Of all the animals used in research, chimpanzees probably generate the most heated discussions. Many people alive today are familiar with Jane Goodall’s work and grew up watching Flo, Flint, David Greybeard, and Frodo. (I actually saw Frodo in 2005 when I visited Gombe.) Some scientists have argued that chimpanzees and human should be classified in the same genus (the classification above species) because we are so closely related. If experimentation on any nonhuman animal were going to yield results that could predict human response to drugs and disease, it would be chimps.
All this is again coming to the forefront.
Meredith Wadman wrote, in the article Members named to panel to evaluate US chimpanzee research for newsblog at nature.com May 06, 2011:
Should the United States remain the only country apart from Gabon to fund chimpanzee research? The membership of an Institute of Medicine (IOM) committee recently asked to pronounce on that question was made public yesterday, three weeks in advance of the group's inaugural meeting. The Committee on the Use of Chimpanzees in Biomedical and Behavioral Research will spend the next eight months studying whether the US, through the National Institutes of Health (NIH), should continue to fund the controversial research . . . The 15-member panel aims to issue a report by the end of December.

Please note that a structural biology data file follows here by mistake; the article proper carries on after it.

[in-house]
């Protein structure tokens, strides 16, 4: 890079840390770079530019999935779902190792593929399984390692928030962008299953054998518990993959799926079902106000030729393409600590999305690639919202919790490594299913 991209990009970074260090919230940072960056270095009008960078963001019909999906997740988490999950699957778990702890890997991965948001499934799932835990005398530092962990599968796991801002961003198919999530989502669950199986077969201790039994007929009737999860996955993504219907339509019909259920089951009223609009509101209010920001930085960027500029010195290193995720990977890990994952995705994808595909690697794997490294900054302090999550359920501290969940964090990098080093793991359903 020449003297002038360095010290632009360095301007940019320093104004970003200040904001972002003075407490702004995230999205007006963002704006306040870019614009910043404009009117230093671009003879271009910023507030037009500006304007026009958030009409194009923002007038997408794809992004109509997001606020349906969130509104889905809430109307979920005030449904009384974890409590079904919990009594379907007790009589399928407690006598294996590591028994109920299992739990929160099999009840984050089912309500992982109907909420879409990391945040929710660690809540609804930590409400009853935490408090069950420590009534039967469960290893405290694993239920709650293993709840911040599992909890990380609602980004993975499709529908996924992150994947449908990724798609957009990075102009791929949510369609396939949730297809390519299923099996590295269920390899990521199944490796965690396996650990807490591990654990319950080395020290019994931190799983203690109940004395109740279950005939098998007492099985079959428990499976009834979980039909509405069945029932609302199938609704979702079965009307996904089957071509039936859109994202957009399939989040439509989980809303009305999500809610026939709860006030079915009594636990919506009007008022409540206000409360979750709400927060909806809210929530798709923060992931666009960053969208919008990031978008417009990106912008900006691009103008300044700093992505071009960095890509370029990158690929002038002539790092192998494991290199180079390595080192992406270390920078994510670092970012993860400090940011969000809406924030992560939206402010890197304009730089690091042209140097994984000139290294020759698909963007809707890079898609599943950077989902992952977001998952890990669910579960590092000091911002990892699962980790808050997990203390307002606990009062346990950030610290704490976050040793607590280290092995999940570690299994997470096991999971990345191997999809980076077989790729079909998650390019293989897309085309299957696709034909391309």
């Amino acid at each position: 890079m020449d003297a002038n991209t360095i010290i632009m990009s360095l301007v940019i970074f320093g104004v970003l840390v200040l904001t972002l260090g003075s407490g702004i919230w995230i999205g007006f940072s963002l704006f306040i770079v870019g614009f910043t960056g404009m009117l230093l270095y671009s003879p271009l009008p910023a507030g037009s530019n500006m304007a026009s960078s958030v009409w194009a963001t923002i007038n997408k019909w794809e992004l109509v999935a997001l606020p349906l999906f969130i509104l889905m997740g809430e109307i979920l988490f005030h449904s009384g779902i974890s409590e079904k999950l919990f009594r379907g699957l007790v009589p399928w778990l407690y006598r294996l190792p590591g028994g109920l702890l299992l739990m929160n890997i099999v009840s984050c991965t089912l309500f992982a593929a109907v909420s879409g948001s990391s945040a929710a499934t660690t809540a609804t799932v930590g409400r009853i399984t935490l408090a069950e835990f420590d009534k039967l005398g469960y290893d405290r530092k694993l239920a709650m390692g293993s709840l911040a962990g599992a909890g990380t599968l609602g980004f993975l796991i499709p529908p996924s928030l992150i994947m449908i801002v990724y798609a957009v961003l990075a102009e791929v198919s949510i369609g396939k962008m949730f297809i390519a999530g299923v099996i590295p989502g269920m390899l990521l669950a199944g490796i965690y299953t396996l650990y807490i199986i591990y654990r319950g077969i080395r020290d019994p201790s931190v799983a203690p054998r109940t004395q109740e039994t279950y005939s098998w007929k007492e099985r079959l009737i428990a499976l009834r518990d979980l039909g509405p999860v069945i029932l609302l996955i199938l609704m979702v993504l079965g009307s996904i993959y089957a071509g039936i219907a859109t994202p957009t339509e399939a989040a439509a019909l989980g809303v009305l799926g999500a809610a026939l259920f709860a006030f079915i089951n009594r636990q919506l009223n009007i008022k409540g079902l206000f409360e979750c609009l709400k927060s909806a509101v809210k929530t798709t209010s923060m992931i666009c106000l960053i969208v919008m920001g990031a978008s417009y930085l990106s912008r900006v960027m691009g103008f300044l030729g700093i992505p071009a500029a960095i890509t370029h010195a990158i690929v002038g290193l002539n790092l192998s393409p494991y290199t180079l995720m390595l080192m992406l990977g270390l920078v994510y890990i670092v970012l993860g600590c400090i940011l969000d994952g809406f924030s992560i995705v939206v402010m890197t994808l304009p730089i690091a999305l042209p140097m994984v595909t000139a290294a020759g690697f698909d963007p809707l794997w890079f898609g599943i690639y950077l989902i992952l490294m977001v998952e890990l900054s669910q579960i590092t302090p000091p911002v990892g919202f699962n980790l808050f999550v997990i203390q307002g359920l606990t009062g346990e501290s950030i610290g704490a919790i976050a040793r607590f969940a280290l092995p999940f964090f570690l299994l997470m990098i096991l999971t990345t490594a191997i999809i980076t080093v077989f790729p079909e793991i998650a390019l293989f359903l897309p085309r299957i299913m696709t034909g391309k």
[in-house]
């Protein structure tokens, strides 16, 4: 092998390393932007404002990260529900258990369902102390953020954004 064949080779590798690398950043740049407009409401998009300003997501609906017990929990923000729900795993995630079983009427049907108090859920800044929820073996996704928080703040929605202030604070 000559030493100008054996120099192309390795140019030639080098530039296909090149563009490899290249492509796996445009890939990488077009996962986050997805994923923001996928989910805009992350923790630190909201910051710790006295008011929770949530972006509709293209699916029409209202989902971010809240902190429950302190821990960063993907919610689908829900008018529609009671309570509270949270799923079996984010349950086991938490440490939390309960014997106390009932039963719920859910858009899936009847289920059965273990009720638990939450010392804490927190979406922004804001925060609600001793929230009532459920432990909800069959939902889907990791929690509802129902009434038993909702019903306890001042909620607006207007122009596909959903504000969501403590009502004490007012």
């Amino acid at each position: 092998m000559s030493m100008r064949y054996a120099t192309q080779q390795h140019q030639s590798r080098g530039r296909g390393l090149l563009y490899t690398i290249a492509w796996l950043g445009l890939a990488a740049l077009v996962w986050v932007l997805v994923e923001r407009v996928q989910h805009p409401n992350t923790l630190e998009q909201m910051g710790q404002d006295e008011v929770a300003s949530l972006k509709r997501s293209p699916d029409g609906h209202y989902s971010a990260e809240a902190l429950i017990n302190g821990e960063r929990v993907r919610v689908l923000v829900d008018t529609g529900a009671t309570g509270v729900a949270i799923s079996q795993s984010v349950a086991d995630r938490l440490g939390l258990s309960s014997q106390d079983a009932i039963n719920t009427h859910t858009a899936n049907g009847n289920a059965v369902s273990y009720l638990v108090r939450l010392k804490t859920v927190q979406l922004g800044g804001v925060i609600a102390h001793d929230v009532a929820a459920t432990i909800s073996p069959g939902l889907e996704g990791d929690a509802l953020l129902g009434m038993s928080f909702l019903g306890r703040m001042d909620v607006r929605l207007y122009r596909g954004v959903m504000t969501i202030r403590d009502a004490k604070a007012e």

This sounds promising. But who is on the panel? The panel consists of people with historical or current, direct or indirect, vested interests in using chimpanzees in research. For example:
John Stobo . . . a medical doctor who is the senior vice president for health sciences and services for the University of California . . . Floyd Bloom, the former editor-in-chief of Science; Alan Leshner, who, as chief executive of the American Association for the Advancement of Science, is currently the journal's publisher; Letti Medina, the associate director of animal welfare and compliance at Abbott Laboratories; and Margaret Landi, the vice president of global laboratory animal sciences and chief of animal welfare for GlaxoSmithKline, which in 2008 voluntarily stopped using chimpanzees in its research. The panel does not have representation from any animal welfare or rights group.
Maybe not so promising.
What exactly is the committee supposed to evaluate? According to the IOM’s website, the committee will:
Explore contemporary and anticipated biomedical research questions to determine if chimpanzees are or will be necessary for research discoveries and to determine the safety and efficacy of new prevention or treatment strategies. If biomedical research questions are identified:
- Describe the unique biological/immunological characteristics of the chimpanzee that make it the necessary animal model for use in the types of research.
- Provide recommendations for any new or revised scientific parameters to guide how and when to use these animals for research.
- Explore contemporary and anticipated behavioral research questions to determine if chimpanzees are necessary for progress in understanding social, neurological and behavioral factors that influence the development, prevention, or treatment of disease.